Age and Growth of Fishes: Principles and Techniques

Chapter 9: Otoliths

James M. Long and Timothy B. Grabowski

doi: https://doi.org/10.47886/9781934874486.ch9

Otoliths are commonly used to estimate ages of bony fishes, particularly teleosts, but otolith use and methods vary among species (Maceina et al. 2007). Otoliths have been less useful for estimating the age of nonteleost bony fishes that have a more basal evolutionary history (Adams 1942; Koch et al. 2009). In this chapter, we discuss the aspects of otolith form and function that are relevant to age estimation and provide an overview of the methods used to extract, prepare, and view otoliths when estimating the age of fishes.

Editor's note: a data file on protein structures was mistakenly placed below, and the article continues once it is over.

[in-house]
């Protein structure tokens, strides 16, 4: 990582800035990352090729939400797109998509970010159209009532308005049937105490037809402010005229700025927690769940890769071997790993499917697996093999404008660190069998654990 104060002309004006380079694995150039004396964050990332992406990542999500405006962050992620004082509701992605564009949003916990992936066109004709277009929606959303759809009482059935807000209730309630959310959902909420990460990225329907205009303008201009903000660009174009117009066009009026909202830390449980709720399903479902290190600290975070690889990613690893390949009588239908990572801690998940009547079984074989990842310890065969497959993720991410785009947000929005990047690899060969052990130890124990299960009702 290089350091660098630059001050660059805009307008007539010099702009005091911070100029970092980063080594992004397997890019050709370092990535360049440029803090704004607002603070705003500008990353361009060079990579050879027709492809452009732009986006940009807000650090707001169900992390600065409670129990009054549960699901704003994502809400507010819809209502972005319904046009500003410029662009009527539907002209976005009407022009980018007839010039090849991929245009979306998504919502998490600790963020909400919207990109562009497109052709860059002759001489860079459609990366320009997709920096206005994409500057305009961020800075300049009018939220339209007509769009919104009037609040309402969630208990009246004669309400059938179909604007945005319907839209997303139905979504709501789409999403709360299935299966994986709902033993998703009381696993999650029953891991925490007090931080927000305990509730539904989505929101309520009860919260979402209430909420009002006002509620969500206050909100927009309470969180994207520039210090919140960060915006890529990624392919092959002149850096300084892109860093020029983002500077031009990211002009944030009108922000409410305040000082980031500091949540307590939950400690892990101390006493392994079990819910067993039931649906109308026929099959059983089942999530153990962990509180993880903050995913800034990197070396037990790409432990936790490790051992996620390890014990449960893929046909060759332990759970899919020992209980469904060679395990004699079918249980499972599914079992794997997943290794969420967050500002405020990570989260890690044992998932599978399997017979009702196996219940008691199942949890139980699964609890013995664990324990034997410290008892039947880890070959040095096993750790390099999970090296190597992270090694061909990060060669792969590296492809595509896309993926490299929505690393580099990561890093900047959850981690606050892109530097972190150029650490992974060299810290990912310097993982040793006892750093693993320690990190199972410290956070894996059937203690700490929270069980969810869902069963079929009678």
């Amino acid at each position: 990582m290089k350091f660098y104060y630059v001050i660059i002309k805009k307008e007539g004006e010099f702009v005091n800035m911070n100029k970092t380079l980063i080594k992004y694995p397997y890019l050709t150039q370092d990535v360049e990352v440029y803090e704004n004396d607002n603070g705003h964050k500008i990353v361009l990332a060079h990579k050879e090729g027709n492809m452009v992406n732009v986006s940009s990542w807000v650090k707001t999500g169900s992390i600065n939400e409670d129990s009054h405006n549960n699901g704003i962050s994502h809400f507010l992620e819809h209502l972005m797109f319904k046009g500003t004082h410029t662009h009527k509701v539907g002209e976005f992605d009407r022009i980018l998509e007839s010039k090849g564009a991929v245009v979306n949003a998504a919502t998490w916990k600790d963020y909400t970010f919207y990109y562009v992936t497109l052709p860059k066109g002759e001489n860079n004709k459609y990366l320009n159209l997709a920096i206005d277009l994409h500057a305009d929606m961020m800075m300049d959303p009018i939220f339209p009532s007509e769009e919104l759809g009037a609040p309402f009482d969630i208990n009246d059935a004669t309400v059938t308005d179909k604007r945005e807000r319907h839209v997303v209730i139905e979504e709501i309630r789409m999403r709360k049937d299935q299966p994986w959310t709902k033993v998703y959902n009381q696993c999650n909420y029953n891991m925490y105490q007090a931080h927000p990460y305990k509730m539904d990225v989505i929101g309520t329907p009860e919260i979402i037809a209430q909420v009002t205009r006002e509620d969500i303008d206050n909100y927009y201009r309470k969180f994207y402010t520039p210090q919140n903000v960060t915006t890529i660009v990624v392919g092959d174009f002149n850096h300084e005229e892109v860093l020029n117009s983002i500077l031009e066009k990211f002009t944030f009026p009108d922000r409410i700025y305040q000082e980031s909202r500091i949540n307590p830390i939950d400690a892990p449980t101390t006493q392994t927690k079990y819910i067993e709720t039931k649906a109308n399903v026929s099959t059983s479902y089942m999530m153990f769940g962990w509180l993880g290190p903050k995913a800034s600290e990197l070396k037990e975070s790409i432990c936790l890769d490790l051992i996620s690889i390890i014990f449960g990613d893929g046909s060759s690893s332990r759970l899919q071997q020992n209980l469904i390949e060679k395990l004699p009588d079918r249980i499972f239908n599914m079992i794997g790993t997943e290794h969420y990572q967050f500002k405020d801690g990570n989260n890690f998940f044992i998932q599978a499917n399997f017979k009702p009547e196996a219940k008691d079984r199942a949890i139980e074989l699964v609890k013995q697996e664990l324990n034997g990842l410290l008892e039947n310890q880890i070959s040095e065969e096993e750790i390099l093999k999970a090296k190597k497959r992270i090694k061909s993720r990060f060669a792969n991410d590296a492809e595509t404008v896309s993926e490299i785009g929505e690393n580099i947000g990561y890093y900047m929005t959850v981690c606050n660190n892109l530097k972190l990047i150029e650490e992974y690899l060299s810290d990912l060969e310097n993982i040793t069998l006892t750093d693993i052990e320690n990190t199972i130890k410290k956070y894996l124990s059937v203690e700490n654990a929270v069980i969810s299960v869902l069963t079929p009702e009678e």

Otoliths are calcium-carbonate-based structures associated with the inner ear of bony fishes, which is situated toward the posterior end of the cranium (Popper et al. 2005; also see Chapter 2). The inner ear is used for both hearing and orientation and consists of three semicircular canals and end organs (saccule, lagena, and utriculus) that contain the otoliths (Popper and Lu 2000; Popper et al. 2005; Figure 9.1). The otolith associated with the utriculus is the lapillus (utricular otolith) and is thus located anterior and superior to the other otoliths in the head of a fish. The otolith of the saccule (saccular otolith) is the sagitta and that of the lagena (lagenar otolith) is the asteriscus. Otoliths occur in pairs (left and right) and can be obtained through dissection for age and growth purposes. In bilaterally symmetrical fishes, otolith pairs are symmetrical and several previous studies have reported no appreciable differences between otoliths in a pair (Boxrucker 1986; Harvey et al. 2000; Cardinale et al. 2004). Conversely, paired otoliths may not be similar in flatfishes (Nolf 1985), affecting the location of the core but not necessarily age estimation (Fischer and Thompson 2004). In juvenile Winter Flounder, otolith dissymmetry increased during metamorphosis as the eye migrated to one side, adding secondary centers of growth and resulting in differing relationships between otolith length and fish length (Sogard 1991).